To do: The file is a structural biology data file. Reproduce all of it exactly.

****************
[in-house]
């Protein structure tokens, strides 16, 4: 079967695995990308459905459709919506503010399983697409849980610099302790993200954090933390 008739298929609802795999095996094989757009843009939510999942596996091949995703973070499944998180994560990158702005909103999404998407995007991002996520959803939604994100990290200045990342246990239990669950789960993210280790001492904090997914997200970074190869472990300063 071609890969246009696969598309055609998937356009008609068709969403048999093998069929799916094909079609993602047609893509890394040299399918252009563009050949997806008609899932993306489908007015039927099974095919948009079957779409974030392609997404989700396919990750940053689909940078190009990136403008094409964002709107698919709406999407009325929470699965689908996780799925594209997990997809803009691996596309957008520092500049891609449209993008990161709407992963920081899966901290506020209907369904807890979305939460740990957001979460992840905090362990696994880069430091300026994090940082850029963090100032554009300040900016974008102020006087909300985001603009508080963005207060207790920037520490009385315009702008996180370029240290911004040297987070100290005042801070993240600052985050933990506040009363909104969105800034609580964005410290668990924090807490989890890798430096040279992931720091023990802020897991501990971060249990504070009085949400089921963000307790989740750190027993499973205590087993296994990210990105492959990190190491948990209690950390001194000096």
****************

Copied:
[in-house]
């Protein structure tokens, strides 16, 4: 079967695995990308459905459709919506503010399983697409849980610099302790993200954090933390 008739298929609802795999095996094989757009843009939510999942596996091949995703973070499944998180994560990158702005909103999404998407995007991002996520959803939604994100990290200045990342246990239990669950789960993210280790001492904090997914997200970074190869472990300063 071609890969246009696969598309055609998937356009008609068709969403048999093998069929799916094909079609993602047609893509890394040299399918252009563009050949997806008609899932993306489908007015039927099974095919948009079957779409974030392609997404989700396919990750940053689909940078190009990136403008094409964002709107698919709406999407009325929470699965689908996780799925594209997990997809803009691996596309957008520092500049891609449209993008990161709407992963920081899966901290506020209907369904807890979305939460740990957001979460992840905090362990696994880069430091300026994090940082850029963090100032554009300040900016974008102020006087909300985001603009508080963005207060207790920037520490009385315009702008996180370029240290911004040297987070100290005042801070993240600052985050933990506040009363909104969105800034609580964005410290668990924090807490989890890798430096040279992931720091023990802020897991501990971060249990504070009085949400089921963000307790989740750190027993499973205590087993296994990210990105492959990190190491948990209690950390001194000096």